Thursday, December 31, 2009

Scratch a Match and Sete, France

"Madame Li's Home Care Worker", Sete, France, September 2009. Juliana Beasley

Hi All!

I thought a last note might be a photograph from my new book called "Sete 2010". I lived and photographed in Sete, France during September 2009. I learned a lot during the residency. Hard lessons learned, but now the book is being laid out and it will be out in the Spring of 2010.

It was a difficult journey but in the end, I feel like I came away with a lot.

So, here are a couple of images that are about an aging Vietnamese woman living in Sete.

"Madame Li Holding Photograph of Herself as Young Woman", Sete, France. 2009. Juliana Beasley

"Madame Li's Slippered Feet", Sete, France, September, 2009. Juliana Beasley

Happy New Years....


Write a list of the resolutions you want to bring into the New Year and then write a list of what you want to leave behind in 2009.

Scratch a match and light the list of things you want to put behind you. Do this is in a safe place, don't use fuel such as gasoline.
I like to do these ceremonies over my aluminum sink. Let the smoke take it up to the universe and say, "So, long suckers!"

Peace and love and compassion in 2010!

Wednesday, December 30, 2009

The Last Days of the Decade

As I've walked the streets of Jersey City, headed to my overpriced gym which has become a necessity in my mental wellness, I have mulled over many things that I would like to write on my blog as we reach the New Year 2010.

I've thought of my friend, Brian who died several weeks ago in the Rockaways and how going out there won't be the same. I've thought about all the dear friends, new and old that came into my life over the last year and how they really got me through some rough patches. And they are still there.

I thought about my lack of motivation to post anything at all unless it was seamless... which as you know it never is... it's always full of grammatical and spelling errors.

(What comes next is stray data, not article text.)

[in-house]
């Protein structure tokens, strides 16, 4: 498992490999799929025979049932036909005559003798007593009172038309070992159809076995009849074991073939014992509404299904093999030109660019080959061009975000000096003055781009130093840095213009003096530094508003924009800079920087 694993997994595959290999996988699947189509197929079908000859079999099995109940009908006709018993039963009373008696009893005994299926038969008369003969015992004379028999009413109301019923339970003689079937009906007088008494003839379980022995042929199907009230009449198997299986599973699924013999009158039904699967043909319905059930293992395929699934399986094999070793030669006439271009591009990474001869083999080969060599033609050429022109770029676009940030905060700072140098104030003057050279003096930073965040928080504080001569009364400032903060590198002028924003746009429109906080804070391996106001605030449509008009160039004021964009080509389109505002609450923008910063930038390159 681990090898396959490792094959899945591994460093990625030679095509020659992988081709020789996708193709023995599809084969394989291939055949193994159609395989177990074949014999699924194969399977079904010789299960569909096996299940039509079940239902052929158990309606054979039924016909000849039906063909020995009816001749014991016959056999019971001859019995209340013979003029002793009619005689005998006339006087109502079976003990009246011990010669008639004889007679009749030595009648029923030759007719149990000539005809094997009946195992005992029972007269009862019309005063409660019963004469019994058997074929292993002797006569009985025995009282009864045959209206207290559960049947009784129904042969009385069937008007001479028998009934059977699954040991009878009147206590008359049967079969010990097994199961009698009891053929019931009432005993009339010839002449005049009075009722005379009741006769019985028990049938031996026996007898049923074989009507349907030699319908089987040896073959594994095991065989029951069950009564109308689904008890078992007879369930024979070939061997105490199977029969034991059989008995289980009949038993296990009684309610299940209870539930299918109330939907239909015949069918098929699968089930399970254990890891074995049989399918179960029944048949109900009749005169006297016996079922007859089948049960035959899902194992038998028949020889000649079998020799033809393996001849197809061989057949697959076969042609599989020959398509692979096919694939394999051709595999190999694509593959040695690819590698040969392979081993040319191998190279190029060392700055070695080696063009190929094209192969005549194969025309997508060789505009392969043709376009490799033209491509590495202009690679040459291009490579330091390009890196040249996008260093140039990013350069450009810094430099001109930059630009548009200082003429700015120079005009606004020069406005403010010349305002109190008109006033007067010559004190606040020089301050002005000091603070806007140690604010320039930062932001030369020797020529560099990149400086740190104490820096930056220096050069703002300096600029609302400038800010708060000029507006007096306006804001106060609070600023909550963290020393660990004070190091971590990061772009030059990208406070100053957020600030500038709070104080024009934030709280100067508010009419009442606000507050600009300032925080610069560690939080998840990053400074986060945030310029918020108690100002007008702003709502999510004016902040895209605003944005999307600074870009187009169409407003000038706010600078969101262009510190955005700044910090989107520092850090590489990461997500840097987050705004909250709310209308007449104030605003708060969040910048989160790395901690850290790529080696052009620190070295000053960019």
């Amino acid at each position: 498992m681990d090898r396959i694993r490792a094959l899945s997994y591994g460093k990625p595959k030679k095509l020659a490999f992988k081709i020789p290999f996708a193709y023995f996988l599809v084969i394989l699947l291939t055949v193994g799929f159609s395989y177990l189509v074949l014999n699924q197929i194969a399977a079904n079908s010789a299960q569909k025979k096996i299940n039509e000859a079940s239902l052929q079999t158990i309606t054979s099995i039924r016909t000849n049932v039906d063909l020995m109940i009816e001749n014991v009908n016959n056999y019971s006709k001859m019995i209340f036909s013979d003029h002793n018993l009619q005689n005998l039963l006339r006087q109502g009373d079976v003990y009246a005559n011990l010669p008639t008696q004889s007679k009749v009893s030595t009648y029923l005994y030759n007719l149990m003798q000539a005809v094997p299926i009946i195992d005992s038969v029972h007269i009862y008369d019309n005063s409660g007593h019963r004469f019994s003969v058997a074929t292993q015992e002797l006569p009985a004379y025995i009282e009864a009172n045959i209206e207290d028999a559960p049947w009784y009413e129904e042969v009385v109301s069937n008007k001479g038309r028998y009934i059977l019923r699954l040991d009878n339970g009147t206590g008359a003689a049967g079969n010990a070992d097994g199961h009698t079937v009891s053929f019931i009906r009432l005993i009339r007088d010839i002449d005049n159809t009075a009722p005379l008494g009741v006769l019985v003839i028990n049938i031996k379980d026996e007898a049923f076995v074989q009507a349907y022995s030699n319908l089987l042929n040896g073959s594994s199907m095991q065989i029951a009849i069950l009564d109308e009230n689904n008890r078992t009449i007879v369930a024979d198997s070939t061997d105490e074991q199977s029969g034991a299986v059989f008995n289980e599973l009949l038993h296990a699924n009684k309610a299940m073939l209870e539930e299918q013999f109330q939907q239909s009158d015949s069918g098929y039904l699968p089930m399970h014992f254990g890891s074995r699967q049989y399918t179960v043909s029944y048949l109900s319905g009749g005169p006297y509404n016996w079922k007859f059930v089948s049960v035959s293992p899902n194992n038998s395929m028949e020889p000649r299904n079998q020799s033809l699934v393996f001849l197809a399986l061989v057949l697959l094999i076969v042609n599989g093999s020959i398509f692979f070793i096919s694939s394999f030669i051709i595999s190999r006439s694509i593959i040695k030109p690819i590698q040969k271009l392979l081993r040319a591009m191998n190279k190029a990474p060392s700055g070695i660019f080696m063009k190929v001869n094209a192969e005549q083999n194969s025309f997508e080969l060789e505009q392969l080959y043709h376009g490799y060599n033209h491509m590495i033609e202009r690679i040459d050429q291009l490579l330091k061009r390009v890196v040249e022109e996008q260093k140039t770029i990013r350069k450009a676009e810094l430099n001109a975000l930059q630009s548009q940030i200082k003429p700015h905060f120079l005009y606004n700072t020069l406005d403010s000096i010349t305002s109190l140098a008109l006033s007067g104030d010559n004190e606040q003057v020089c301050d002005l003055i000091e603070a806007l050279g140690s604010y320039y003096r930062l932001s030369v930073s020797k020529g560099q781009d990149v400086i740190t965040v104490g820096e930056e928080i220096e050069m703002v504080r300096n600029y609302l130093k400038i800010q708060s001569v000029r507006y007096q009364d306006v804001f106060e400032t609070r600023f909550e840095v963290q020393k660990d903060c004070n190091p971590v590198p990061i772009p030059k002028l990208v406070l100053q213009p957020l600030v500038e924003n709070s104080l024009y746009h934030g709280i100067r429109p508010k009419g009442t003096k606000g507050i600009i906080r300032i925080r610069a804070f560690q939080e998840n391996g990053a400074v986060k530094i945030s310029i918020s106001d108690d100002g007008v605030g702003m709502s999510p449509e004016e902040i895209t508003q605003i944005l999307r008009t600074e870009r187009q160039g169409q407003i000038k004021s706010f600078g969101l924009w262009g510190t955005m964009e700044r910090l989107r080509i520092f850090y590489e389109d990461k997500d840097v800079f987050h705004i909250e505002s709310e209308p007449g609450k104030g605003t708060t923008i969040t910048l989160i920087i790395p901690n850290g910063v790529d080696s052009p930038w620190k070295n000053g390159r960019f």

So, this is lame but all I could come up with was a groovy tune. And it made me wonder what my life would be like without music. The music that makes me dance and sit and just listen.

So, I toast to good vibrations and hope to send them out and maybe they'll come back to me in 2010. And to you too.

Tuesday, December 22, 2009

Sad Sad News

I'm back!

I was taking the light rail from Hoboken to Jersey City, listening to my messages on my cell phone. 

It was Michelle from the Rockaways.  Bryan died in his sleep a week ago. I'll miss him and his sun glazed body, riding down Rockaway Boulevard.  Summer won't be the same with him or will the rest of the year. 

I plan to post some pictures of him that I took of him 2 years ago. For now, I just wanted to send my blessings out to all of those whom will miss him. He was only 39. 

He brought sunshine and laughter into my life.

Monday, December 7, 2009

Irish Christmas.... Ode to the Rockaways

"Untitled 1", Rockaways, NYC, 2008. Juliana Beasley

"Untitled 2", Rockaways, NYC, 2008. Juliana Beasley

"Untitled 3", Rockaways, 2008. Juliana Beasley

"Untitled 4", Rockwaways, NYC., 2008. Juliana Beasley